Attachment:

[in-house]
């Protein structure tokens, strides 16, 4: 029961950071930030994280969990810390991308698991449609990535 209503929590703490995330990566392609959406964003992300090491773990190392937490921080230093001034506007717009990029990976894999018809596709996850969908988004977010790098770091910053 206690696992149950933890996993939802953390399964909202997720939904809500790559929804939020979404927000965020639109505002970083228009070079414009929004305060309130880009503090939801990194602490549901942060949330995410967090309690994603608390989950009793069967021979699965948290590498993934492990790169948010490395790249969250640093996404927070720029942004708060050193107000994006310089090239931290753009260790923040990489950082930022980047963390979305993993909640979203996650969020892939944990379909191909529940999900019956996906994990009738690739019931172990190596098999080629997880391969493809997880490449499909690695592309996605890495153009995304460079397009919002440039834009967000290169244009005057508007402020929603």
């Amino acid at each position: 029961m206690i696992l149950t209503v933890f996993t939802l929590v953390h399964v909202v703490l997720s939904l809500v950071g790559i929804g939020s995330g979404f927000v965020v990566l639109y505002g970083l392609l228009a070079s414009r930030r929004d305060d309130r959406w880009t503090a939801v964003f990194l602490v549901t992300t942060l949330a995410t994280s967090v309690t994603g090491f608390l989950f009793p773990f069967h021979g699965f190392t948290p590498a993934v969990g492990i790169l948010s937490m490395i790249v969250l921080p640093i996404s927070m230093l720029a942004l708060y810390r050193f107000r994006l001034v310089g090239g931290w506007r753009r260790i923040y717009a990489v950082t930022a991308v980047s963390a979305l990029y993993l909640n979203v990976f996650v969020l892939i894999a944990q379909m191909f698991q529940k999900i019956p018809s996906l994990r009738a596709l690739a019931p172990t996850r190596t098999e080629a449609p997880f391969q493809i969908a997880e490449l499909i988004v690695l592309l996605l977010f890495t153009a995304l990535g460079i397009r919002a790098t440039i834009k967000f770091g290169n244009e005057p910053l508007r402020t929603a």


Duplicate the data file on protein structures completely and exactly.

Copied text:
[in-house]
């Protein structure tokens, strides 16, 4: 029961950071930030994280969990810390991308698991449609990535 209503929590703490995330990566392609959406964003992300090491773990190392937490921080230093001034506007717009990029990976894999018809596709996850969908988004977010790098770091910053 206690696992149950933890996993939802953390399964909202997720939904809500790559929804939020979404927000965020639109505002970083228009070079414009929004305060309130880009503090939801990194602490549901942060949330995410967090309690994603608390989950009793069967021979699965948290590498993934492990790169948010490395790249969250640093996404927070720029942004708060050193107000994006310089090239931290753009260790923040990489950082930022980047963390979305993993909640979203996650969020892939944990379909191909529940999900019956996906994990009738690739019931172990190596098999080629997880391969493809997880490449499909690695592309996605890495153009995304460079397009919002440039834009967000290169244009005057508007402020929603």
């Amino acid at each position: 029961m206690i696992l149950t209503v933890f996993t939802l929590v953390h399964v909202v703490l997720s939904l809500v950071g790559i929804g939020s995330g979404f927000v965020v990566l639109y505002g970083l392609l228009a070079s414009r930030r929004d305060d309130r959406w880009t503090a939801v964003f990194l602490v549901t992300t942060l949330a995410t994280s967090v309690t994603g090491f608390l989950f009793p773990f069967h021979g699965f190392t948290p590498a993934v969990g492990i790169l948010s937490m490395i790249v969250l921080p640093i996404s927070m230093l720029a942004l708060y810390r050193f107000r994006l001034v310089g090239g931290w506007r753009r260790i923040y717009a990489v950082t930022a991308v980047s963390a979305l990029y993993l909640n979203v990976f996650v969020l892939i894999a944990q379909m191909f698991q529940k999900i019956p018809s996906l994990r009738a596709l690739a019931p172990t996850r190596t098999e080629a449609p997880f391969q493809i969908a997880e490449l499909i988004v690695l592309l996605l977010f890495t153009a995304l990535g460079i397009r919002a790098t440039i834009k967000f770091g290169n244009e005057p910053l508007r402020t929603a």